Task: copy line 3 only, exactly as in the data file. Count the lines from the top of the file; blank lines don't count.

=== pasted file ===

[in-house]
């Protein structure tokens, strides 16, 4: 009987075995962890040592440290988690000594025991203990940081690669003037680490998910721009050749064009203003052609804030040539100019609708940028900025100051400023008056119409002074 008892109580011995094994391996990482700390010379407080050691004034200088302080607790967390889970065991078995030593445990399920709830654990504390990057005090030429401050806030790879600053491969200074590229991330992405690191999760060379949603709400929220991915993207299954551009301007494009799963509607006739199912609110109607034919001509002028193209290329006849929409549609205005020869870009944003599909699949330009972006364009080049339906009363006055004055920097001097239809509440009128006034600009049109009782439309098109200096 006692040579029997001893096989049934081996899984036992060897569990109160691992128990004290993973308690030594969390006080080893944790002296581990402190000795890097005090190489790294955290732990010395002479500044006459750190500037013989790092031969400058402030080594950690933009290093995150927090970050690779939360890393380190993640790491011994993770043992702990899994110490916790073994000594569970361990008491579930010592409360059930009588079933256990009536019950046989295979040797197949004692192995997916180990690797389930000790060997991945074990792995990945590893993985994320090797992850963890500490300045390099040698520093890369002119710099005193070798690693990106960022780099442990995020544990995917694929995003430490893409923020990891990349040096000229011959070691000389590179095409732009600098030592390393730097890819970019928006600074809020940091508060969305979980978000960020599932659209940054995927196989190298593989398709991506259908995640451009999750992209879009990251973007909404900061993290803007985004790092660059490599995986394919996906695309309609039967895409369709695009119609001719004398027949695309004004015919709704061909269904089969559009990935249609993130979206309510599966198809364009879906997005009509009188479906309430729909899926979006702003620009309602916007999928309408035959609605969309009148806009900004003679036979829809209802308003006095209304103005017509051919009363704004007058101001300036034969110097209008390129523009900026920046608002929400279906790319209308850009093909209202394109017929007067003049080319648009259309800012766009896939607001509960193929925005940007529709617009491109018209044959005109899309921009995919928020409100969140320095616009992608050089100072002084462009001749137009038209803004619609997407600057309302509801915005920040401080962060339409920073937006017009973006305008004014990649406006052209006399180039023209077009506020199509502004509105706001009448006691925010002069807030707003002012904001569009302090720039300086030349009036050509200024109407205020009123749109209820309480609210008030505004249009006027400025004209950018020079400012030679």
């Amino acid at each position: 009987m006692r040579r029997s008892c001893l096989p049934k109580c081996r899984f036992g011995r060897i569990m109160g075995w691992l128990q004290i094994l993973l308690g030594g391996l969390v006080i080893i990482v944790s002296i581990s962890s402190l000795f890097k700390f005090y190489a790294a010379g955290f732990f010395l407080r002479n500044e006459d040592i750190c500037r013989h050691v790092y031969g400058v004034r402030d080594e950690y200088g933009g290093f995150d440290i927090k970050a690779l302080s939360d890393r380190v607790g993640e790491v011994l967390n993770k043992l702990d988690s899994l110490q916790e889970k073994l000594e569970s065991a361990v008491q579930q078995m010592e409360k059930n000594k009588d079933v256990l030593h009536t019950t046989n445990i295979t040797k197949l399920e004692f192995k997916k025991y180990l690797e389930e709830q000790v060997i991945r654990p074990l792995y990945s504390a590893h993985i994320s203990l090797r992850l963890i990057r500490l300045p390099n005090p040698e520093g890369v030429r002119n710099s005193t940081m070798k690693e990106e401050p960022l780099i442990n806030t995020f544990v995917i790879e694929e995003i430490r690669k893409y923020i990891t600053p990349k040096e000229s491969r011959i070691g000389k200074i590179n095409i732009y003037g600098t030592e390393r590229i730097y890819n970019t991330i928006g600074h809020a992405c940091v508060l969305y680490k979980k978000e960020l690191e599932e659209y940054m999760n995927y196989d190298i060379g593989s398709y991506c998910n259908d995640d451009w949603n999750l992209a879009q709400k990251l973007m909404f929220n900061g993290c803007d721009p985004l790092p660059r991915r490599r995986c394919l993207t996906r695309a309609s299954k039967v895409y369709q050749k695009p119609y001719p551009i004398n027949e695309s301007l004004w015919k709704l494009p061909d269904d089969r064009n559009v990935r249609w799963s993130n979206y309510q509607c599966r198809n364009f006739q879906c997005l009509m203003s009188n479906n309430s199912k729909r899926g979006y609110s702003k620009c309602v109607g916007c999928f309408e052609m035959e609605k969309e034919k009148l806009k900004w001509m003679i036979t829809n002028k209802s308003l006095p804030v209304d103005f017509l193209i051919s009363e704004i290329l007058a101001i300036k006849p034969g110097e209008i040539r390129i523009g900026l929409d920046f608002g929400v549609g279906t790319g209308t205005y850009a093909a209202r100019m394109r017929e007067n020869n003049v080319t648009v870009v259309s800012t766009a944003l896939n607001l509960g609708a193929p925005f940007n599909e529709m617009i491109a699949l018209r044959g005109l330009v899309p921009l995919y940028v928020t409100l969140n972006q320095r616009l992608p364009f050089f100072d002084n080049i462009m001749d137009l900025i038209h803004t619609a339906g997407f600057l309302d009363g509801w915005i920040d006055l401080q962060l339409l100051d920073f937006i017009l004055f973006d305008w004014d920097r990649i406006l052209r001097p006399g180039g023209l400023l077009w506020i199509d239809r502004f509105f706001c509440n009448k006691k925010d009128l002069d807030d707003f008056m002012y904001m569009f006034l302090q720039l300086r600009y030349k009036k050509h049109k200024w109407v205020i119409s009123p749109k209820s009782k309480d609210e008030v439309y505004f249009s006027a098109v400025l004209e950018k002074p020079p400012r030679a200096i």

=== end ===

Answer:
């Amino acid at each position: 009987m006692r040579r029997s008892c001893l096989p049934k109580c081996r899984f036992g011995r060897i569990m109160g075995w691992l128990q004290i094994l993973l308690g030594g391996l969390v006080i080893i990482v944790s002296i581990s962890s402190l000795f890097k700390f005090y190489a790294a010379g955290f732990f010395l407080r002479n500044e006459d040592i750190c500037r013989h050691v790092y031969g400058v004034r402030d080594e950690y200088g933009g290093f995150d440290i927090k970050a690779l302080s939360d890393r380190v607790g993640e790491v011994l967390n993770k043992l702990d988690s899994l110490q916790e889970k073994l000594e569970s065991a361990v008491q579930q078995m010592e409360k059930n000594k009588d079933v256990l030593h009536t019950t046989n445990i295979t040797k197949l399920e004692f192995k997916k025991y180990l690797e389930e709830q000790v060997i991945r654990p074990l792995y990945s504390a590893h993985i994320s203990l090797r992850l963890i990057r500490l300045p390099n005090p040698e520093g890369v030429r002119n710099s005193t940081m070798k690693e990106e401050p960022l780099i442990n806030t995020f544990v995917i790879e694929e995003i430490r690669k893409y923020i990891t600053p990349k040096e000229s491969r011959i070691g000389k200074i590179n095409i732009y003037g600098t030592e390393r590229i730097y890819n970019t991330i928006g600074h809020a992405c940091v508060l969305y680490k979980k978000e960020l690191e599932e659209y940054m999760n995927y196989d190298i060379g593989s398709y991506c998910n259908d995640d451009w949603n999750l992209a879009q709400k990251l973007m909404f929220n900061g993290c803007d721009p985004l790092p660059r991915r490599r995986c394919l993207t996906r695309a309609s299954k039967v895409y369709q050749k695009p119609y001719p551009i004398n027949e695309s301007l004004w015919k709704l494009p061909d269904d089969r064009n559009v990935r249609w799963s993130n979206y309510q509607c599966r198809n364009f006739q879906c997005l009509m203003s009188n479906n309430s199912k729909r899926g979006y609110s702003k620009c309602v109607g916007c999928f309408e052609m035959e609605k969309e034919k009148l806009k900004w001509m003679i036979t829809n002028k209802s308003l006095p804030v209304d103005f017509l193209i051919s009363e704004i290329l007058a101001i300036k006849p034969g110097e209008i040539r390129i523009g900026l929409d920046f608002g929400v549609g279906t790319g209308t205005y850009a093909a209202r100019m394109r017929e007067n020869n003049v080319t648009v870009v259309s800012t766009a944003l896939n607001l509960g609708a193929p925005f940007n599909e529709m617009i491109a699949l018209r044959g005109l330009v899309p921009l995919y940028v928020t409100l969140n972006q320095r616009l992608p364009f050089f100072d002084n080049i462009m001749d137009l900025i038209h803004t619609a339906g997407f600057l309302d009363g509801w915005i920040d006055l401080q962060l339409l100051d920073f937006i017009l004055f973006d305008w004014d920097r990649i406006l052209r001097p006399g180039g023209l400023l077009w506020i199509d239809r502004f509105f706001c509440n009448k006691k925010d009128l002069d807030d707003f008056m002012y904001m569009f006034l302090q720039l300086r600009y030349k009036k050509h049109k200024w109407v205020i119409s009123p749109k209820s009782k309480d609210e008030v439309y505004f249009s006027a098109v400025l004209e950018k002074p020079p400012r030679a200096i």